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Mono Under the Pipal Tree album cover
3.75 | 32 ratings | 3 reviews | 19% 5 stars

Excellent addition to any
prog rock music collection

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Studio Album, released in 2001

Songs / Tracks Listing

1. Karelia (Opus 2) (12:30)
2. The Kidnapper Bell (10:00)
3. Jackie Says (7:29)
4. Op Beach (5:45)
5. Holy (1:40)
6. Error #9 (12:32)
7. L'america (4:36)
8. Human Highway (9:05)

Total Time 63:37

Line-up / Musicians

- Takaakira Goto / guitar
- Hideki Suematsu / guitar
- Tamaki Kunishi / bass
- Yasunori Takada / drums

- Shika Udai / cello (1,8)

Releases information

Artwork: Heung-Heung Chin

CD Tzadik ‎- TZ 7237 (2001, US)

Thanks to Jimbo for the addition
and to projeKct for the last updates
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MONO Under the Pipal Tree ratings distribution

(32 ratings)
Essential: a masterpiece of progressive rock music(19%)
Excellent addition to any prog rock music collection(56%)
Good, but non-essential (22%)
Collectors/fans only (3%)
Poor. Only for completionists (0%)

MONO Under the Pipal Tree reviews

Showing all collaborators reviews and last reviews preview | Show all reviews/ratings

Collaborators/Experts Reviews

Review by Prog-jester
4 stars The Japanese MOGWAI? No, rather GYBE without samples and radical background.

I was going to give it 5 stars, but later changed my mind. Yes, it is melancholic and melodic in the way I adore (think of a bridge between MOGWAI's "Happy Songs..." and GYBE's "...Antennas to Heaven"), but after all this is just a Post-Rock. It MUST be that way beautiful I think. The highlights are "Human Highway", "Error #9" and "The Kidnapper Bell", but other tracks are good as well. Highly recommended especially if you're genre's fan - it's a Must.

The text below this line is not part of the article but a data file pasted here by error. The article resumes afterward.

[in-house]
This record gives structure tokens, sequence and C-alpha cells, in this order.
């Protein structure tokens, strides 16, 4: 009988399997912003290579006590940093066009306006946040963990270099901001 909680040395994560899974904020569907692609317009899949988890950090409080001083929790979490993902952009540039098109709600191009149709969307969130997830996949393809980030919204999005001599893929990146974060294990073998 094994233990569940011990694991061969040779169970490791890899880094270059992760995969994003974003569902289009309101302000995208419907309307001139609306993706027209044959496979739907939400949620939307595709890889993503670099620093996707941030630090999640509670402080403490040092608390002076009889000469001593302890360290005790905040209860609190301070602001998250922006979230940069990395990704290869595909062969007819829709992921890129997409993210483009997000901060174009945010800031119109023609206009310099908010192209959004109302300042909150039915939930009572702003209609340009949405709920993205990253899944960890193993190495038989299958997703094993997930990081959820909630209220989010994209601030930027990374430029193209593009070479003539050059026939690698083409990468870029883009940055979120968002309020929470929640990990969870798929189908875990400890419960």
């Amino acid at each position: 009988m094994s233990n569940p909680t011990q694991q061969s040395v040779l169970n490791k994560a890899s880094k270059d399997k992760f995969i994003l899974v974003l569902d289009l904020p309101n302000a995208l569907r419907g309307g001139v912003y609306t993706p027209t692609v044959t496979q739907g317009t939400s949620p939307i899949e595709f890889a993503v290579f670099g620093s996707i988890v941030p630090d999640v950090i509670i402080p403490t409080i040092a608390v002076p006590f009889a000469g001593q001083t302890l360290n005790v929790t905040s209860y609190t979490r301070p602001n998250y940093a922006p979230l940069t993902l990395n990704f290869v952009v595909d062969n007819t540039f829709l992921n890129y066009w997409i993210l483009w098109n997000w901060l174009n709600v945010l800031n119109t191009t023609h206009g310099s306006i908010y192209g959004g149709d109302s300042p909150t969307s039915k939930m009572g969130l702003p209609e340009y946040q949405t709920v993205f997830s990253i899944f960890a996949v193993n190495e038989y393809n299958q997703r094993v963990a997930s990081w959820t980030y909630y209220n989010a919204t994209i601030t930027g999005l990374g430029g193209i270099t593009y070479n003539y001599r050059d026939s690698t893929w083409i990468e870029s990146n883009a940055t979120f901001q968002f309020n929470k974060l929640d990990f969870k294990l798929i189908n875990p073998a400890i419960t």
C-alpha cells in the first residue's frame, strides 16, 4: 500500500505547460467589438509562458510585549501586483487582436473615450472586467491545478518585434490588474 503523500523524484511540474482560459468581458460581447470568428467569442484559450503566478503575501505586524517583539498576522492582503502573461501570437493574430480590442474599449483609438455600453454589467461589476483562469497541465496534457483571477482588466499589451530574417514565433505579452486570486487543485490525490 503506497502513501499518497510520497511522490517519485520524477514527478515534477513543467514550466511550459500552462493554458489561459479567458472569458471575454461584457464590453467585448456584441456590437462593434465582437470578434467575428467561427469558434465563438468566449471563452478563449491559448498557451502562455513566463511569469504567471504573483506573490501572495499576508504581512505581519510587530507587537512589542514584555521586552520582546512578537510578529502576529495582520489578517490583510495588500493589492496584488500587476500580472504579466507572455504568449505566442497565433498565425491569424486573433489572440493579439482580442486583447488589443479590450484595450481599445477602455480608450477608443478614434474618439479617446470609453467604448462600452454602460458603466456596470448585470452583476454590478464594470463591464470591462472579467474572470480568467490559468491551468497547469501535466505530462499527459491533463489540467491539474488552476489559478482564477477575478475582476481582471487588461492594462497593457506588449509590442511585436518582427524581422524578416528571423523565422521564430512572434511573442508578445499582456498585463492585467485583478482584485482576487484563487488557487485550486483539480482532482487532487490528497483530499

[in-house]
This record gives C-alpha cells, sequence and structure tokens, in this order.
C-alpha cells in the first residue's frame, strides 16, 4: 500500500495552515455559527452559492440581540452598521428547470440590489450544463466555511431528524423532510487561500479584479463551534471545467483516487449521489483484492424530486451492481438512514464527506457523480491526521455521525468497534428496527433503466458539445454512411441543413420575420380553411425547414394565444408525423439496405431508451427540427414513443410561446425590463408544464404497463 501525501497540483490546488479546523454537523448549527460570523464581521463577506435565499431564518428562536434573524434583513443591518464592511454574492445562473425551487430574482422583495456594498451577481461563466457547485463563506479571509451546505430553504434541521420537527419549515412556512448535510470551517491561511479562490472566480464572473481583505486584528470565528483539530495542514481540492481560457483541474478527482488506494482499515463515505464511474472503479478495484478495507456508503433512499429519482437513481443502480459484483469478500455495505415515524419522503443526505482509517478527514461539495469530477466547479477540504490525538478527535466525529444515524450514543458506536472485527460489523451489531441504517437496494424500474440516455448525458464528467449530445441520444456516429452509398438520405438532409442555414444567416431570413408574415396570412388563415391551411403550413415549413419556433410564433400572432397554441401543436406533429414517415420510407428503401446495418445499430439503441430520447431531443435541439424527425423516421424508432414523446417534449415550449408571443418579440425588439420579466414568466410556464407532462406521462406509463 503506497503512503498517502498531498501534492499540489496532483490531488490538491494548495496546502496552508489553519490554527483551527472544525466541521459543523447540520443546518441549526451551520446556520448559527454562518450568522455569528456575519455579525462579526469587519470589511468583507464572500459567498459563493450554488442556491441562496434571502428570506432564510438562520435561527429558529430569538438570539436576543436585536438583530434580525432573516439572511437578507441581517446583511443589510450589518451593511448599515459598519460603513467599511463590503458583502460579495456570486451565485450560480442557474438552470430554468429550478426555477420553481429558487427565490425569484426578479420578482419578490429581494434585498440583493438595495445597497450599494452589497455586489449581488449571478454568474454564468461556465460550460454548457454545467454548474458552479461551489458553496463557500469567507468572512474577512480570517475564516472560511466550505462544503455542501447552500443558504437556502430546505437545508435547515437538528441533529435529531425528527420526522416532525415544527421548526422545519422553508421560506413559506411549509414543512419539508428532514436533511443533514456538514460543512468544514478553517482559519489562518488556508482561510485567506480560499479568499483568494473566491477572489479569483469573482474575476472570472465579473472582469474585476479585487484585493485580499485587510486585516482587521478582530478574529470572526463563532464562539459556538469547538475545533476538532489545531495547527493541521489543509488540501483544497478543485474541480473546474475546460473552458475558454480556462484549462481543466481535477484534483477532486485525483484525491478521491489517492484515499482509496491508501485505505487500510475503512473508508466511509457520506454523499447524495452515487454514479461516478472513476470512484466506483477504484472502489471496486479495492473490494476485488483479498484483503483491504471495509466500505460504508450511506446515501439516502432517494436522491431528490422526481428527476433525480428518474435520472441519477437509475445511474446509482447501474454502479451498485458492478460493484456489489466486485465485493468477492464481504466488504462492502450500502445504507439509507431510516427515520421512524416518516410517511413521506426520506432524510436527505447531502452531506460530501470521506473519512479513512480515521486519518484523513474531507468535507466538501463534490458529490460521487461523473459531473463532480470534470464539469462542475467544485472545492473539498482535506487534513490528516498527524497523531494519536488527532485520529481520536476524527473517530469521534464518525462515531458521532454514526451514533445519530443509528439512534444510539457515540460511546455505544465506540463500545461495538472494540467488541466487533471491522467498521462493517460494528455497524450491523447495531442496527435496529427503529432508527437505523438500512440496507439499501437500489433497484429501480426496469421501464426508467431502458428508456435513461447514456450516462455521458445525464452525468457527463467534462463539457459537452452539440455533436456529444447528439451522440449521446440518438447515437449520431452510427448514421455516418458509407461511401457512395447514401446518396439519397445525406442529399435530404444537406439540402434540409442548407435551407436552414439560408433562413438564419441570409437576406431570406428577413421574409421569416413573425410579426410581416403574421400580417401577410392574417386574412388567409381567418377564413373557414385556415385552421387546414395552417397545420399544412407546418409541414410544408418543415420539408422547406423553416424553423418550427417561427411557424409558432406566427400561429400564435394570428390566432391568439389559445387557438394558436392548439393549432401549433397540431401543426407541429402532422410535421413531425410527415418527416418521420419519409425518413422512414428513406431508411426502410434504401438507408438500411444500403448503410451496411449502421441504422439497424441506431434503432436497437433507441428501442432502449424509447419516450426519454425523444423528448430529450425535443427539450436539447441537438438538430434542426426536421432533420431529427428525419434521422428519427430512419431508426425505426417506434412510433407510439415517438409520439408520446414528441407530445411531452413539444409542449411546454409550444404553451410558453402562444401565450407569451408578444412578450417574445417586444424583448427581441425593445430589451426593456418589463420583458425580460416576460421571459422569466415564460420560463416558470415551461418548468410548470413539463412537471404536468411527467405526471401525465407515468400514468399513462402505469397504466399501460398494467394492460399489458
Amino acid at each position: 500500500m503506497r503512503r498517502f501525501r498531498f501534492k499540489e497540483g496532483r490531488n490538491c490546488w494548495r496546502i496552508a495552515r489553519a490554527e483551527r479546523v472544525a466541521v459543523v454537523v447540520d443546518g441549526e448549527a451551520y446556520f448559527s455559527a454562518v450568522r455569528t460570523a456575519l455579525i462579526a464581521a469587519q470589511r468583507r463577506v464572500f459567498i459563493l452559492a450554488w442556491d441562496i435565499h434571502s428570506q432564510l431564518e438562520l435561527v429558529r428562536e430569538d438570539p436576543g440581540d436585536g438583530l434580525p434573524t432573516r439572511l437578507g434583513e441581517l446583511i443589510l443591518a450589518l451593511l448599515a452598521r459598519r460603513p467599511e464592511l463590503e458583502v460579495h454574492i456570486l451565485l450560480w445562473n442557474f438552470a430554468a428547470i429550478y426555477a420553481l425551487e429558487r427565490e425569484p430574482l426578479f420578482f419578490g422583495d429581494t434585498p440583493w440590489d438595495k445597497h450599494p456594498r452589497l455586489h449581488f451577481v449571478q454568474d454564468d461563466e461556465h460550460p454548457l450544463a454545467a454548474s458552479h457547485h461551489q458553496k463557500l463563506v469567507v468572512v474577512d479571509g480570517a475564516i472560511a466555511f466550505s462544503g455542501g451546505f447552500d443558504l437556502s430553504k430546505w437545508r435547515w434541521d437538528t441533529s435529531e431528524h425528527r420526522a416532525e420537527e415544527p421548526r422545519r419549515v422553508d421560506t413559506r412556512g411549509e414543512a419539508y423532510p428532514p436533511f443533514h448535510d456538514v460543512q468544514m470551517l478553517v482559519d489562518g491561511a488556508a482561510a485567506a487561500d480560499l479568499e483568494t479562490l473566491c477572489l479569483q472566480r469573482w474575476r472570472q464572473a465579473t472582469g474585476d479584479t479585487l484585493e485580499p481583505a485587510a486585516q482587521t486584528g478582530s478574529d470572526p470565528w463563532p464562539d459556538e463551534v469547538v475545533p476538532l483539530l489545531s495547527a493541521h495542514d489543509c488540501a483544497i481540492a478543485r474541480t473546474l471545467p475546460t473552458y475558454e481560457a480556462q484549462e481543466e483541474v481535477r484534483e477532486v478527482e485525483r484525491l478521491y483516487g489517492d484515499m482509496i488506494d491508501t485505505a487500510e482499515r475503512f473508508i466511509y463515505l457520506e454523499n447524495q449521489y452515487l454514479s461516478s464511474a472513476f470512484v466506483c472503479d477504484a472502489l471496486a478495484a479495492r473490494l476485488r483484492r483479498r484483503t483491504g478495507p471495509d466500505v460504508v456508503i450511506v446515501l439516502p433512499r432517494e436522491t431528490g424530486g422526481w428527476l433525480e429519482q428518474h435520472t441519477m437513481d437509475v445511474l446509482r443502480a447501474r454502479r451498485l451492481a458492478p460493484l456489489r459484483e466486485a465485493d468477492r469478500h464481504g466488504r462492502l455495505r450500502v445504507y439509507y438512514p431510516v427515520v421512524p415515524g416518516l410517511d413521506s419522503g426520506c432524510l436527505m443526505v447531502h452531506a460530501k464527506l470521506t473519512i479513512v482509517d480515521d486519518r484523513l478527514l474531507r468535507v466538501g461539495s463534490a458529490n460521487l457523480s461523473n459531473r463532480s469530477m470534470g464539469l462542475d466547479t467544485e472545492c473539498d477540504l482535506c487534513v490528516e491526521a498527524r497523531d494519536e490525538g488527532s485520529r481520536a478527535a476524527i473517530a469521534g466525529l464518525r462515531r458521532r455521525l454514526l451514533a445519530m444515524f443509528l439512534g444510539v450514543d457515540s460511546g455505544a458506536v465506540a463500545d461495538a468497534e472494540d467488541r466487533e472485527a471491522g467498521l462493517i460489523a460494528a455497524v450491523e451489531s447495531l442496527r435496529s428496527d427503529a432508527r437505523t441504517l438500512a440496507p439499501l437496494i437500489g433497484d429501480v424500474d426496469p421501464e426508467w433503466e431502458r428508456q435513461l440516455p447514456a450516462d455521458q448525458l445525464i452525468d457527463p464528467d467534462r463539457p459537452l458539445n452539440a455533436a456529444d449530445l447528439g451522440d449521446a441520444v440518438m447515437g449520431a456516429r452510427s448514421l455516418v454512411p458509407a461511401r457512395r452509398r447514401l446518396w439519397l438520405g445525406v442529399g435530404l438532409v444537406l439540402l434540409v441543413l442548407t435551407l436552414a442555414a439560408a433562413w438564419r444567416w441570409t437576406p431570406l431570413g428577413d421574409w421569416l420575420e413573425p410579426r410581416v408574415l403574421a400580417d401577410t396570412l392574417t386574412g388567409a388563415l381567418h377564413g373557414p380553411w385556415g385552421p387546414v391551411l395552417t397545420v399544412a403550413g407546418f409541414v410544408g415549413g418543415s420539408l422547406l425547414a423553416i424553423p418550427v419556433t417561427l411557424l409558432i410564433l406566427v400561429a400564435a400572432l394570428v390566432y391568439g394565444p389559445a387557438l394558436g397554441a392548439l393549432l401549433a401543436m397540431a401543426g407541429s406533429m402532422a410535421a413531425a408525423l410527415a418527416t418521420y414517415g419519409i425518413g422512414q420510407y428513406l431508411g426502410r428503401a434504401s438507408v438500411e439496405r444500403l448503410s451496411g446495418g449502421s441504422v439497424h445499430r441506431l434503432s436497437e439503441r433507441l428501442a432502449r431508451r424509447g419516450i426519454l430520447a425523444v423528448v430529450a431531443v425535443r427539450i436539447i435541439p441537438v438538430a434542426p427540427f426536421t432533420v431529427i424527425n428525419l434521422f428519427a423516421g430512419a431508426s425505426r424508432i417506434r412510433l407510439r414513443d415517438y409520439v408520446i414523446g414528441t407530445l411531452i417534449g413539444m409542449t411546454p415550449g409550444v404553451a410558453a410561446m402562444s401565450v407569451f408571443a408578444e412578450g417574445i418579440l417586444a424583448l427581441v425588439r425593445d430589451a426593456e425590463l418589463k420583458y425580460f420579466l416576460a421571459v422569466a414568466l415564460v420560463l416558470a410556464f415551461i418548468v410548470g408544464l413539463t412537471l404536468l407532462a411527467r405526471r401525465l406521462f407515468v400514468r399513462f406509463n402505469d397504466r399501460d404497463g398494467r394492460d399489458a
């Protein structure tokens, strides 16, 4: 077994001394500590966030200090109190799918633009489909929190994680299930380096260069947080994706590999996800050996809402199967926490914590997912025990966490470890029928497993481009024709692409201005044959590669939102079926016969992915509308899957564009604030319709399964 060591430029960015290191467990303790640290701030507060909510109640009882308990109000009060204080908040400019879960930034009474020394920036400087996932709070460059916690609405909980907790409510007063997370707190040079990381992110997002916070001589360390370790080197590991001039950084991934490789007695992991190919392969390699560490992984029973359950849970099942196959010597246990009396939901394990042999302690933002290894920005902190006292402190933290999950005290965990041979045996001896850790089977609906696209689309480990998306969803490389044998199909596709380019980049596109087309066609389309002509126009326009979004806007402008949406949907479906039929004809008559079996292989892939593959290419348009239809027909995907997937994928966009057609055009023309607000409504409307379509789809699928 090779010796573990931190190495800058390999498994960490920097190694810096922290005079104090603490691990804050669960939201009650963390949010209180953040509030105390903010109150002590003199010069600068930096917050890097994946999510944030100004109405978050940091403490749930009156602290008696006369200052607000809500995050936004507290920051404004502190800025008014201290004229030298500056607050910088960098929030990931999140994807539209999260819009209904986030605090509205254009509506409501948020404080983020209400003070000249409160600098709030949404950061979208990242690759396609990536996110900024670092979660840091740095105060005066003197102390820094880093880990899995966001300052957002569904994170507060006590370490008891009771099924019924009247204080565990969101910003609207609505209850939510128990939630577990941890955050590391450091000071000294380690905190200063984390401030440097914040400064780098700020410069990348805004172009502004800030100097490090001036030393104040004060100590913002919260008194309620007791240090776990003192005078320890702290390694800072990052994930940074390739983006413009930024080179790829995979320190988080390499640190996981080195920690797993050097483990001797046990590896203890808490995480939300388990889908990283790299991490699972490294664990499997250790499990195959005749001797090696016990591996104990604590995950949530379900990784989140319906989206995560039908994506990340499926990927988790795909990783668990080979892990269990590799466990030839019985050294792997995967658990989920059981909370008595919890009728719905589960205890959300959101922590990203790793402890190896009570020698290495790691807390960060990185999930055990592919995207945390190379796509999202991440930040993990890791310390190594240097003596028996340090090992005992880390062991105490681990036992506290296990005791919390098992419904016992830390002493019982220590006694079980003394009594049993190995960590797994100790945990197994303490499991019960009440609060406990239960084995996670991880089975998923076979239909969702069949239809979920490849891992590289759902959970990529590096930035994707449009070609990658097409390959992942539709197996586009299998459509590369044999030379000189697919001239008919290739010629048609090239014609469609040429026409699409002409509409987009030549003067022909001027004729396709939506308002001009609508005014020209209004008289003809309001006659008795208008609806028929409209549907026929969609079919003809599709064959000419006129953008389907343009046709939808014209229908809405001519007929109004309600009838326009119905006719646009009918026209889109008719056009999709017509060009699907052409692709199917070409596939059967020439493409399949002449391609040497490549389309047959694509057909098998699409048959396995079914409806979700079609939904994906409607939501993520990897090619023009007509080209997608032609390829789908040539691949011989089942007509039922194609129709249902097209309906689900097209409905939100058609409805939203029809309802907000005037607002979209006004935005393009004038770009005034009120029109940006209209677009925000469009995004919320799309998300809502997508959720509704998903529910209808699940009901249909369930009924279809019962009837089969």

Review by TRoTZ
3 stars Mono is a Japanese post-rock band formed by Takaakira "Taka" Goto and Yoda (guitars), Tamaki (bass) and Yasunori Takada (drums). Despite the fact of not being on the traditional core of post-rock, their debut album didn't bring much of new to the genre. Instead, their music could be described based mostly on Mogwai's aesthetics, borrowing most of Explosions of the Sky's guitar tone and celestial feeling and using Godspeed You! Black Emperor's minimalistic haunting crescendos.

"Karelia (Opus 2)" and "The Kidnapper Bell", almost twin tracks, represent an even more minimalistic paled version of Mogwai's centerpiece "Mogwai Fear Satan", but with the flute replaced by some GY!BE-esque violins on the first one. The only genuine difference, perhaps, was on transforming occasionally the post-rock cathartic explosions on vigorous distorted guitar jam soiling. "Jackie Says" sounds to much an Explosions in the Sky's contemplative peaceful hymn, as with "L'America", this particularly the album's one which they would be proud of making. The subtle "Op Beach" starts somewhere between Slint's depression and Mogwai's resignation, developing, more again, in the characteristic Explosions in the Sky's celestial breathes. The intricate "Error #9", one of the best, just recapitulates in the same way this ode to the post-rock icons. The album ends with the uncharacteristic, languid violin driven "Human Highway".

In the end, we have the feeling it is subtle and delicate enough to the genre, but its feeling evokes to much their post-rock heroes, resulting in a consummate dejavu.

Review by Warthur
4 stars Mono's debut album is a confident stab at the sort of post-rock sound pioneered by Mogwai and Godspeed You Black Emperor. Unlike early works by those bands, Mono have no truck with shaky production quality or fuzzy found audio pieces to spice up their instrumental post- rock: they simply play away to their heart's content, and what they come up with is more than good enough to justify their faith in their music to hold its own without resorting to any atmospheric tricks (not that Mogwai or Godspeed ever used such tricks to cover for the shortcomings of their own music, but I'd say more than a few of their imitators did).

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